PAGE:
My Lords, is it not high time that the usual channels got together and arranged for a debate in this House on the crisis in the eurozone, since we have had no opportunity other than on Statements and Questions to pursue the matter so far? In particular, should we not have some views expressed on the contingency plans which need to be made should a country leave the eurozone?

My Lords, without wishing to encourage a huge rush of additional speakers, we already have a decent number of very interested and expert noble Lords down for a debate on Europe tomorrow. Indeed, this House is taking the matter very seriously.

My Lords, is it not obvious to all but the most blinkered zealot that, whether the Greeks default or not, in the medium to long term the only prospect of survival for the eurozone—even that is not guaranteed—is with such a centralisation of political and fiscal ancillary powers that we would effectively have created qualitatively two different European structures? Will the Government enlighten us on what contingency planning they are making for the day that will inevitably come when that decision or those decisions have to be made?

My Lords, I do not accept the very simplistic idea that we are headed for a two-speed Europe. There is already a variable geometry in Europe in other areas apart from the euro, such as justice and home affairs, where there are different arrangements for certain member states. The critical lesson out of all this is that the UK must stick to its own fiscal deficit reduction policies because it is those which are giving us the benefit of 10-year interest rates today at 2.2 per cent, whereas countries such as Italy, which had interest rates very similar to ours before the financial crisis, have interest rates not at 2.2 per cent but at 6.2 per cent. So we must stick to keeping our own house in order.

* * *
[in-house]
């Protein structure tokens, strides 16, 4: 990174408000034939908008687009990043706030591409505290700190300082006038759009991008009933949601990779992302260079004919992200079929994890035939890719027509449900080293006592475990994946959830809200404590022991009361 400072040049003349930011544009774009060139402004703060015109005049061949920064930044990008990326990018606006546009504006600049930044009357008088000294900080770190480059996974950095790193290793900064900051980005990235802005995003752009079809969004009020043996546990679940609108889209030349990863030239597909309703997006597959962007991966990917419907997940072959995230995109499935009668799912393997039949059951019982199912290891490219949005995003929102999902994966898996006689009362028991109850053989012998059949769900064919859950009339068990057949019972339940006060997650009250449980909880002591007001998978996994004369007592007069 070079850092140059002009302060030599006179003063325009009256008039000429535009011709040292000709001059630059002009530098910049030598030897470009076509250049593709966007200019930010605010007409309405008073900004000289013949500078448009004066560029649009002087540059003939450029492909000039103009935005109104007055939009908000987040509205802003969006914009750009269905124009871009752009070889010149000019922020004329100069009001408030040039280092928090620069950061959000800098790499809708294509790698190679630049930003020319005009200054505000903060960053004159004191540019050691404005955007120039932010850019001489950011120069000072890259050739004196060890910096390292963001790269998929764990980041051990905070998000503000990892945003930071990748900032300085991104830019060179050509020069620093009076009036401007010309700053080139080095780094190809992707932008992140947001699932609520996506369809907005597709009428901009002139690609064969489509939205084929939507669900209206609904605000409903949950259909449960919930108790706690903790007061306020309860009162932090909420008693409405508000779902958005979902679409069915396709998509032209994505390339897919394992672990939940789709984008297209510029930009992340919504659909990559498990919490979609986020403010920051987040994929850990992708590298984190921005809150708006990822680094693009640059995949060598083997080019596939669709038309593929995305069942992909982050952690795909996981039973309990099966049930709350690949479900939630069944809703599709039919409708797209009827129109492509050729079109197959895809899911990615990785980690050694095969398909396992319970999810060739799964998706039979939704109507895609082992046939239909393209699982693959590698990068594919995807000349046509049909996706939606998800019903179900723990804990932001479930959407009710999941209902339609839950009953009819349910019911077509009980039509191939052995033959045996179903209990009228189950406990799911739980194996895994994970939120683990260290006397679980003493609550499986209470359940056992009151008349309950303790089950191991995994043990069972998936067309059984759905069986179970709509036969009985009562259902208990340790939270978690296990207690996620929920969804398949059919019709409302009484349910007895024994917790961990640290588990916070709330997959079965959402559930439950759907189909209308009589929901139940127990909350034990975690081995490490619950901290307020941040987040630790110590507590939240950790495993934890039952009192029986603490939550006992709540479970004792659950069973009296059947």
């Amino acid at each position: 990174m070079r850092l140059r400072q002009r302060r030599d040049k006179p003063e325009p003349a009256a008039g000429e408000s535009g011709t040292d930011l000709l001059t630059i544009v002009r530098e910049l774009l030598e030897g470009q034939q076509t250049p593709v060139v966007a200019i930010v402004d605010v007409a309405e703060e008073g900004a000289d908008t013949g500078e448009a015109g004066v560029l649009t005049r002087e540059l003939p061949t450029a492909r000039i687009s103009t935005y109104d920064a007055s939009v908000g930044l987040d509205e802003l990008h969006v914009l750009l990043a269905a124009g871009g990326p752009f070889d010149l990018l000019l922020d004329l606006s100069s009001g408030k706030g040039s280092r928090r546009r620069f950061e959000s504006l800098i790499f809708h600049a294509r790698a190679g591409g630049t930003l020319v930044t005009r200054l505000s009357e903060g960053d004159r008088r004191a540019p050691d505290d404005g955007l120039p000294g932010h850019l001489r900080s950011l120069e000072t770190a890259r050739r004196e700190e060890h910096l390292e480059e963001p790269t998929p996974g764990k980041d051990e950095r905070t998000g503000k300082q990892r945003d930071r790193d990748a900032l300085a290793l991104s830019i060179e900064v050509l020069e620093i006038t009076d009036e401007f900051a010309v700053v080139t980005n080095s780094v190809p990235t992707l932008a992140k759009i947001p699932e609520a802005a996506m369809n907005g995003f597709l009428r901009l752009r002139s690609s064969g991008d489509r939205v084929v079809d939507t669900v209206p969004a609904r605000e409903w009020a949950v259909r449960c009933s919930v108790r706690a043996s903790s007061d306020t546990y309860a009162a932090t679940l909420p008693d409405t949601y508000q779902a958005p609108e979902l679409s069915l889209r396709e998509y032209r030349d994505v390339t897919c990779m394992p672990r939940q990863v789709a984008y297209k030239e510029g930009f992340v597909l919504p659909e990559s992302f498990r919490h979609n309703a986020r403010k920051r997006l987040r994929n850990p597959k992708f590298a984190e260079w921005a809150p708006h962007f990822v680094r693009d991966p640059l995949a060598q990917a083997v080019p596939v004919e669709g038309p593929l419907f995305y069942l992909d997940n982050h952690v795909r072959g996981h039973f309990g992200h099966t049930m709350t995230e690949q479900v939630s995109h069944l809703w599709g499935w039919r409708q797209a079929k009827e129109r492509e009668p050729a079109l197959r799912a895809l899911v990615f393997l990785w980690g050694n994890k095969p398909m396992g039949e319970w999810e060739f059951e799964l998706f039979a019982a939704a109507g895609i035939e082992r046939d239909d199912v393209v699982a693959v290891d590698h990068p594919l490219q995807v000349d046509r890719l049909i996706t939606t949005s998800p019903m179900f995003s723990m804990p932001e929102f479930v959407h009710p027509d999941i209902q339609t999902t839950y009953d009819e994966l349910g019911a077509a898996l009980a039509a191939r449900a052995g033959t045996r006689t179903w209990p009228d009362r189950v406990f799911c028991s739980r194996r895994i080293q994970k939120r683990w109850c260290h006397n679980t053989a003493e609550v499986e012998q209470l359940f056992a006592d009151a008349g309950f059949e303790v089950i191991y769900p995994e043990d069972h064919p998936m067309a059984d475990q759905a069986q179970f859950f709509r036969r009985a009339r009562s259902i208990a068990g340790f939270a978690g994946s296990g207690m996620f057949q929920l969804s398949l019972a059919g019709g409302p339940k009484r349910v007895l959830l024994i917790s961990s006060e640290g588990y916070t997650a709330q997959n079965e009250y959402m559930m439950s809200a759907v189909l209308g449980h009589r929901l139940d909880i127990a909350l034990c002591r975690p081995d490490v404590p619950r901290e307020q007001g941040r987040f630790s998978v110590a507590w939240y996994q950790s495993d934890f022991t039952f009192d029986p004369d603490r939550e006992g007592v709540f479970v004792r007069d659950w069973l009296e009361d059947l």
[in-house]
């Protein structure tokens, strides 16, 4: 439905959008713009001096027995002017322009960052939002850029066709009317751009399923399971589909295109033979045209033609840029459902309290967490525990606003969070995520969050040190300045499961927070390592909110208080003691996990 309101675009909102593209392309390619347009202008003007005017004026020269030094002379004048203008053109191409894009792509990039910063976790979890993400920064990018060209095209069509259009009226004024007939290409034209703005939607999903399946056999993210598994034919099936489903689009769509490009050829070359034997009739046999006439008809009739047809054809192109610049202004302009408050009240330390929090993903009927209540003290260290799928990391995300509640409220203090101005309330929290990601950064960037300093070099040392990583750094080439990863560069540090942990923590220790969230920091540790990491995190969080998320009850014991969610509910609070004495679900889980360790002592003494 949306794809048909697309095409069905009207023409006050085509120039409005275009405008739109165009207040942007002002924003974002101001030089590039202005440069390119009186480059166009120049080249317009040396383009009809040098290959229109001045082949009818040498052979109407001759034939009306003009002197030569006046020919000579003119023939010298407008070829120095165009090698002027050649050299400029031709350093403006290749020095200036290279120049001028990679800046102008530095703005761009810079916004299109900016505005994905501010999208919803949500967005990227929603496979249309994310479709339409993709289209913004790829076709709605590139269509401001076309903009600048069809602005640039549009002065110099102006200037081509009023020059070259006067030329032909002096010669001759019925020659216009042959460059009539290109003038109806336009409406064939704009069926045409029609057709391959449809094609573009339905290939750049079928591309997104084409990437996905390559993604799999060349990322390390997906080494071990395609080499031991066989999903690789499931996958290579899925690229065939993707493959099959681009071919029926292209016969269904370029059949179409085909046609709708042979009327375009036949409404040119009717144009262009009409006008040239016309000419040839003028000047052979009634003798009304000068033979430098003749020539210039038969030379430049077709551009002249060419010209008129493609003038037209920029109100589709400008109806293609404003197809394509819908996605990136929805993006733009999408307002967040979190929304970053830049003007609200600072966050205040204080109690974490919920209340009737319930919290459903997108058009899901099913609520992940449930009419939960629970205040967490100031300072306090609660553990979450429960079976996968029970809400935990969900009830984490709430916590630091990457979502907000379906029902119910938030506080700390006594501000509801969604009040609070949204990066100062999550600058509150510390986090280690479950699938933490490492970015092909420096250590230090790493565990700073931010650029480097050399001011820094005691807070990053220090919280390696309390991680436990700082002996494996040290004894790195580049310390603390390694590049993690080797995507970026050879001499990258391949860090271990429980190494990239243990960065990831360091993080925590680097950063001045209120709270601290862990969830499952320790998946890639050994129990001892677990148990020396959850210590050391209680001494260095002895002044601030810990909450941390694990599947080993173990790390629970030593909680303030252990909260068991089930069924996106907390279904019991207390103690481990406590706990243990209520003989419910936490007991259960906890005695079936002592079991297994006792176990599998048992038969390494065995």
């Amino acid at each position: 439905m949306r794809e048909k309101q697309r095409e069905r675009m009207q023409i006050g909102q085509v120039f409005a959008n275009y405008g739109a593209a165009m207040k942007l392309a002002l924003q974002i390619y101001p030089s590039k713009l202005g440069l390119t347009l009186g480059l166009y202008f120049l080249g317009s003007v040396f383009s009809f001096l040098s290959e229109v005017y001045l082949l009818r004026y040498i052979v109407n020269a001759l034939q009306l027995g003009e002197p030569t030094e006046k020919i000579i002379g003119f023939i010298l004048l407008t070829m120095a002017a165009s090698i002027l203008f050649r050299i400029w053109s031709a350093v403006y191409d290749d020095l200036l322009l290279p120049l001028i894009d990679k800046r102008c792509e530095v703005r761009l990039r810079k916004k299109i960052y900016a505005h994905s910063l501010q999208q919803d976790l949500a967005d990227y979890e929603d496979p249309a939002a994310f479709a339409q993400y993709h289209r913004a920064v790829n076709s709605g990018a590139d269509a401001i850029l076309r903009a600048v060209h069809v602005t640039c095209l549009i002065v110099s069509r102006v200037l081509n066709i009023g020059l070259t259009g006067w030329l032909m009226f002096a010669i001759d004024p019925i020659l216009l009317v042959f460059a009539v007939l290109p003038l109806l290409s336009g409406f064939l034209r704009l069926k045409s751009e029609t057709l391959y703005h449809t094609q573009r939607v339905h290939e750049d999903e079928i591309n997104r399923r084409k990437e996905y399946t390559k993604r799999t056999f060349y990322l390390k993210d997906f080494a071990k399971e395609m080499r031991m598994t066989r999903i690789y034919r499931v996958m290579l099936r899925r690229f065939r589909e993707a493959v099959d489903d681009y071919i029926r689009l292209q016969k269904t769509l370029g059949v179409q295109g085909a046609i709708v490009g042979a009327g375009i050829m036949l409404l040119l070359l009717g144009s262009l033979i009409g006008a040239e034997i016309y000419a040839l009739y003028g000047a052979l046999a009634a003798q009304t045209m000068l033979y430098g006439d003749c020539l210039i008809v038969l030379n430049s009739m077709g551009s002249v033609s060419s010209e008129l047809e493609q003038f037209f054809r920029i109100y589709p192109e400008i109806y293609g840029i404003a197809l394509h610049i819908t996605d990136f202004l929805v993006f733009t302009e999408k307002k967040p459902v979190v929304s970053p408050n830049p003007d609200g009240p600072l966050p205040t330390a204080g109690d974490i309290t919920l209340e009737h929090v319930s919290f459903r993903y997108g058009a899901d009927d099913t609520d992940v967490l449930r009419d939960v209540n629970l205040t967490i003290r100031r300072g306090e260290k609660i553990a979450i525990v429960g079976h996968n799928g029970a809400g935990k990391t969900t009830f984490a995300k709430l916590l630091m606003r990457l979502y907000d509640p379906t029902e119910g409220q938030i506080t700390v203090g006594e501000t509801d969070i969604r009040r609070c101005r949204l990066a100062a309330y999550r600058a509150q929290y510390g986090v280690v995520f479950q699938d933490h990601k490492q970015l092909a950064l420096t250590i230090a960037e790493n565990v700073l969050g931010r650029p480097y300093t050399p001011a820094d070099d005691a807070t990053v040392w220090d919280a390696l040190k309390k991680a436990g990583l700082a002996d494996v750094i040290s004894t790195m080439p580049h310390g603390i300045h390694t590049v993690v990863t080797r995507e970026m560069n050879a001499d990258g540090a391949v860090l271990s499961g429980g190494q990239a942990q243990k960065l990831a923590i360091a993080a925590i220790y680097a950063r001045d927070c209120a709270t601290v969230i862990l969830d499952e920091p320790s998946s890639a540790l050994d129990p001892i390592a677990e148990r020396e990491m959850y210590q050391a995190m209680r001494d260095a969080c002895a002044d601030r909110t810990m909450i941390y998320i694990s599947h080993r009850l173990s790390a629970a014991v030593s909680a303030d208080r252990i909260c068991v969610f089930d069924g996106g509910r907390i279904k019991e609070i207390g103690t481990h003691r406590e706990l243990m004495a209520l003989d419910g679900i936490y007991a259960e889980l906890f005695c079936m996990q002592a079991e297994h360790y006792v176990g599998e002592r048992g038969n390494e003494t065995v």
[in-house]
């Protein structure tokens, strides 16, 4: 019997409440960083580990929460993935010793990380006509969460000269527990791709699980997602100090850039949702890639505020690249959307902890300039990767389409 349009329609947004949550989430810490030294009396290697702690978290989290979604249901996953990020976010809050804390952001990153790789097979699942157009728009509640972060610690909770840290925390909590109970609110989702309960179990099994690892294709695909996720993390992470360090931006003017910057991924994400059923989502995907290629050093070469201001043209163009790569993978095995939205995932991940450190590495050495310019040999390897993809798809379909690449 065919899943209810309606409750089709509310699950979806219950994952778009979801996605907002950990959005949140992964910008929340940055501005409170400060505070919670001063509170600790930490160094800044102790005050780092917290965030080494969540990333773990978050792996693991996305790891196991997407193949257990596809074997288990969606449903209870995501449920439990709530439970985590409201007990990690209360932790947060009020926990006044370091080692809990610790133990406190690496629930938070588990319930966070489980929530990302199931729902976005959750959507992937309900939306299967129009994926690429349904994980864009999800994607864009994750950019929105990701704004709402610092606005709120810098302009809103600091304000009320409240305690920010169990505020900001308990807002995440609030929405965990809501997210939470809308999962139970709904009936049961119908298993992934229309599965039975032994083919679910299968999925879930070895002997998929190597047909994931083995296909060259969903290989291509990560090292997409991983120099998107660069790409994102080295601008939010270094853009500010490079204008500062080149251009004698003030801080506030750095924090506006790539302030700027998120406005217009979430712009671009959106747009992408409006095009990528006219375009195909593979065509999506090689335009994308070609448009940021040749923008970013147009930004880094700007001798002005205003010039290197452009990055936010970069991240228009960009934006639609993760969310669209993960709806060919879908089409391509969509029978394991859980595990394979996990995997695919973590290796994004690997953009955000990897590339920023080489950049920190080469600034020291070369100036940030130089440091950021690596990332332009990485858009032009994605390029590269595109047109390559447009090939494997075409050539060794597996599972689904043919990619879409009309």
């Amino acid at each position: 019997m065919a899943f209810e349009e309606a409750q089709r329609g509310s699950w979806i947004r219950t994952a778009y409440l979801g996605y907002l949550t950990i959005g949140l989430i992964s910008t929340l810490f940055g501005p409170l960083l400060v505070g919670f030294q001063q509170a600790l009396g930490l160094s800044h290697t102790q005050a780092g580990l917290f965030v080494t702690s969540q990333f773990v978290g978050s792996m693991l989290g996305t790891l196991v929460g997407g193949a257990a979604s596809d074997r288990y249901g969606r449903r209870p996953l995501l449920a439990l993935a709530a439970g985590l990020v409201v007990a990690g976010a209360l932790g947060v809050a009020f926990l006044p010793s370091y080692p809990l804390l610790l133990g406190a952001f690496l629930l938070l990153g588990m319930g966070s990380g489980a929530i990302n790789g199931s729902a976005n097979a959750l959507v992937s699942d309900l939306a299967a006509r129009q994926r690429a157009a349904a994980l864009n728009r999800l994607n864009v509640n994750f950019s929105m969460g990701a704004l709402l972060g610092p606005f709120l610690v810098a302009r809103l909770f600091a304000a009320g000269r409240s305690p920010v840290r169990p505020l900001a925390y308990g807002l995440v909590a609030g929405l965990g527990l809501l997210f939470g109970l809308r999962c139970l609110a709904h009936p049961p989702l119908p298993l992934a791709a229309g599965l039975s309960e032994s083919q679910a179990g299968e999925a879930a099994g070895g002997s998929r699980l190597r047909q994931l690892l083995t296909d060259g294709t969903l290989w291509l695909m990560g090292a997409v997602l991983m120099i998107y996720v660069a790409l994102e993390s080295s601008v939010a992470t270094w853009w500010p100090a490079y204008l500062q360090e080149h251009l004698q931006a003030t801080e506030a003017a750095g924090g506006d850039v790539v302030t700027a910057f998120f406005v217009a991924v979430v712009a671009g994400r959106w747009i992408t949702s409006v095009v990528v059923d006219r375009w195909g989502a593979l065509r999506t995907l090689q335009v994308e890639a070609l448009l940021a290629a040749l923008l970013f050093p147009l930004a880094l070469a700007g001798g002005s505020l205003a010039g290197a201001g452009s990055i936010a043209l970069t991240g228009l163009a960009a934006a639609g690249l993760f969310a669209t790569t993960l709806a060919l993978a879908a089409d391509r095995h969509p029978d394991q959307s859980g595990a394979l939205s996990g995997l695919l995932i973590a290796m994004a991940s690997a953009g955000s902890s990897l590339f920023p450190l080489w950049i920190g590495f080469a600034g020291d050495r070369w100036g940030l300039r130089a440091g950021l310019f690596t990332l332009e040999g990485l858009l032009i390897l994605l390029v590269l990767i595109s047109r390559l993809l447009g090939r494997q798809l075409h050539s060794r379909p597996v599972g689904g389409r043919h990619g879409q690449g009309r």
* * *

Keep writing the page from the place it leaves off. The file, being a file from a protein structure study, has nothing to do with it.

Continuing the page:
My Lords, further to the question put by the Minister’s noble friend Lord Higgins, have the Government given any thought to the cost of returning first Greece and in due course the other crippled economies of the eurozone to their national currencies and, if necessary, supporting that transition with some variation of the Marshall plan? Have they thought about that concept, compared with continuing to throw unknown trillions at a project which cannot be saved?